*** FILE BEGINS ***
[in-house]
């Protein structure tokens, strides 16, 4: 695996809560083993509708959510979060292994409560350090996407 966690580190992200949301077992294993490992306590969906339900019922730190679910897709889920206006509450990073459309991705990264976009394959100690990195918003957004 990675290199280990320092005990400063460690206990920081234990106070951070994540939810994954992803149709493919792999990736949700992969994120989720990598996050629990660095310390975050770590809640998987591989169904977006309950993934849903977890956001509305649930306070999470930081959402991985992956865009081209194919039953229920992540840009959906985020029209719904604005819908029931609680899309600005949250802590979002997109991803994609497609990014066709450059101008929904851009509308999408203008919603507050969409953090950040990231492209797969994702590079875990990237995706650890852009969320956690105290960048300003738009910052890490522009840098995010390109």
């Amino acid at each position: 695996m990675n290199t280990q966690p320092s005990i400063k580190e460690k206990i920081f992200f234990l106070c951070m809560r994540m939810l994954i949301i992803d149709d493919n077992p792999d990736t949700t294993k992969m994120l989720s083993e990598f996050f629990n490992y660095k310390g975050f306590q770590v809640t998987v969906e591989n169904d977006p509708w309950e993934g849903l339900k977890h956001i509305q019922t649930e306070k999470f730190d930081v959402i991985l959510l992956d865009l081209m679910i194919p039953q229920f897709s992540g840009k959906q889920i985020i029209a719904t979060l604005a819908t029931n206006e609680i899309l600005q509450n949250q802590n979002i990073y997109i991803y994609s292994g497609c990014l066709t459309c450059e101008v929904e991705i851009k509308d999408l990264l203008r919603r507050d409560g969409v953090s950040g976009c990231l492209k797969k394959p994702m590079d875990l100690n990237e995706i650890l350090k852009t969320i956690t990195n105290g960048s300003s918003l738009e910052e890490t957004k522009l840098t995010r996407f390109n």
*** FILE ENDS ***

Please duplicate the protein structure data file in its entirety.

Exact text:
[in-house]
């Protein structure tokens, strides 16, 4: 695996809560083993509708959510979060292994409560350090996407 966690580190992200949301077992294993490992306590969906339900019922730190679910897709889920206006509450990073459309991705990264976009394959100690990195918003957004 990675290199280990320092005990400063460690206990920081234990106070951070994540939810994954992803149709493919792999990736949700992969994120989720990598996050629990660095310390975050770590809640998987591989169904977006309950993934849903977890956001509305649930306070999470930081959402991985992956865009081209194919039953229920992540840009959906985020029209719904604005819908029931609680899309600005949250802590979002997109991803994609497609990014066709450059101008929904851009509308999408203008919603507050969409953090950040990231492209797969994702590079875990990237995706650890852009969320956690105290960048300003738009910052890490522009840098995010390109």
């Amino acid at each position: 695996m990675n290199t280990q966690p320092s005990i400063k580190e460690k206990i920081f992200f234990l106070c951070m809560r994540m939810l994954i949301i992803d149709d493919n077992p792999d990736t949700t294993k992969m994120l989720s083993e990598f996050f629990n490992y660095k310390g975050f306590q770590v809640t998987v969906e591989n169904d977006p509708w309950e993934g849903l339900k977890h956001i509305q019922t649930e306070k999470f730190d930081v959402i991985l959510l992956d865009l081209m679910i194919p039953q229920f897709s992540g840009k959906q889920i985020i029209a719904t979060l604005a819908t029931n206006e609680i899309l600005q509450n949250q802590n979002i990073y997109i991803y994609s292994g497609c990014l066709t459309c450059e101008v929904e991705i851009k509308d999408l990264l203008r919603r507050d409560g969409v953090s950040g976009c990231l492209k797969k394959p994702m590079d875990l100690n990237e995706i650890l350090k852009t969320i956690t990195n105290g960048s300003s918003l738009e910052e890490t957004k522009l840098t995010r996407f390109n």